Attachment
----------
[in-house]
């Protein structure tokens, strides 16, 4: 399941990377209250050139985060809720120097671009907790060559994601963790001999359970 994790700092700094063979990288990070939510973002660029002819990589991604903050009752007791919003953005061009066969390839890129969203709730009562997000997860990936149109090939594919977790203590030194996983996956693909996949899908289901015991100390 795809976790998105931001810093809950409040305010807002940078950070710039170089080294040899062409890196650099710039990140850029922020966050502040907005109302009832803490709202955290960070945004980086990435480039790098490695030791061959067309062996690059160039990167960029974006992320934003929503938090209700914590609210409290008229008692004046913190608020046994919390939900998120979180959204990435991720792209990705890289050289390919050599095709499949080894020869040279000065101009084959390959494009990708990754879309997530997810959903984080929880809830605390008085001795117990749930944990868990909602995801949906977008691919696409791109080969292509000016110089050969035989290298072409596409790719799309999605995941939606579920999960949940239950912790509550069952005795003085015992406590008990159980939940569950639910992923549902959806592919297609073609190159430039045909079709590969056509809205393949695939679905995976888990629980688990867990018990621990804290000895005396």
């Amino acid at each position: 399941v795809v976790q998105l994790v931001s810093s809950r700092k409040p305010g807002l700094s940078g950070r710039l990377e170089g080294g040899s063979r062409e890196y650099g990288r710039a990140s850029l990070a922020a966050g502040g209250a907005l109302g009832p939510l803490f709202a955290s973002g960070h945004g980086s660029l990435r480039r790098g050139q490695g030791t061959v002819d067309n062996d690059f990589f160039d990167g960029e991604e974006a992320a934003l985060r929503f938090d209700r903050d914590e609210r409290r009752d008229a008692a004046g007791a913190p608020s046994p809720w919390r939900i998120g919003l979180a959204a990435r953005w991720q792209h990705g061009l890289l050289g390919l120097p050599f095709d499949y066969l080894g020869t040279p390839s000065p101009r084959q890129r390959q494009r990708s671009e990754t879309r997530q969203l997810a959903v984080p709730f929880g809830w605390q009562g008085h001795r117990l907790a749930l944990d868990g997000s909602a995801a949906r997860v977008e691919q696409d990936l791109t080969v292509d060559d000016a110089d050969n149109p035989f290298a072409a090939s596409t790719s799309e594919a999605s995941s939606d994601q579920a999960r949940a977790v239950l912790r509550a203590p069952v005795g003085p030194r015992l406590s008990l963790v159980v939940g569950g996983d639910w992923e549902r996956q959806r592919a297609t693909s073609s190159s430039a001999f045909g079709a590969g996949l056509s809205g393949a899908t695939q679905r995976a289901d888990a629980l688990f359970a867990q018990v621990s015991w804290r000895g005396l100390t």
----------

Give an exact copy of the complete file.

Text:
[in-house]
């Protein structure tokens, strides 16, 4: 399941990377209250050139985060809720120097671009907790060559994601963790001999359970 994790700092700094063979990288990070939510973002660029002819990589991604903050009752007791919003953005061009066969390839890129969203709730009562997000997860990936149109090939594919977790203590030194996983996956693909996949899908289901015991100390 795809976790998105931001810093809950409040305010807002940078950070710039170089080294040899062409890196650099710039990140850029922020966050502040907005109302009832803490709202955290960070945004980086990435480039790098490695030791061959067309062996690059160039990167960029974006992320934003929503938090209700914590609210409290008229008692004046913190608020046994919390939900998120979180959204990435991720792209990705890289050289390919050599095709499949080894020869040279000065101009084959390959494009990708990754879309997530997810959903984080929880809830605390008085001795117990749930944990868990909602995801949906977008691919696409791109080969292509000016110089050969035989290298072409596409790719799309999605995941939606579920999960949940239950912790509550069952005795003085015992406590008990159980939940569950639910992923549902959806592919297609073609190159430039045909079709590969056509809205393949695939679905995976888990629980688990867990018990621990804290000895005396």
């Amino acid at each position: 399941v795809v976790q998105l994790v931001s810093s809950r700092k409040p305010g807002l700094s940078g950070r710039l990377e170089g080294g040899s063979r062409e890196y650099g990288r710039a990140s850029l990070a922020a966050g502040g209250a907005l109302g009832p939510l803490f709202a955290s973002g960070h945004g980086s660029l990435r480039r790098g050139q490695g030791t061959v002819d067309n062996d690059f990589f160039d990167g960029e991604e974006a992320a934003l985060r929503f938090d209700r903050d914590e609210r409290r009752d008229a008692a004046g007791a913190p608020s046994p809720w919390r939900i998120g919003l979180a959204a990435r953005w991720q792209h990705g061009l890289l050289g390919l120097p050599f095709d499949y066969l080894g020869t040279p390839s000065p101009r084959q890129r390959q494009r990708s671009e990754t879309r997530q969203l997810a959903v984080p709730f929880g809830w605390q009562g008085h001795r117990l907790a749930l944990d868990g997000s909602a995801a949906r997860v977008e691919q696409d990936l791109t080969v292509d060559d000016a110089d050969n149109p035989f290298a072409a090939s596409t790719s799309e594919a999605s995941s939606d994601q579920a999960r949940a977790v239950l912790r509550a203590p069952v005795g003085p030194r015992l406590s008990l963790v159980v939940g569950g996983d639910w992923e549902r996956q959806r592919a297609t693909s073609s190159s430039a001999f045909g079709a590969g996949l056509s809205g393949a899908t695939q679905r995976a289901d888990a629980l688990f359970a867990q018990v621990s015991w804290r000895g005396l100390t």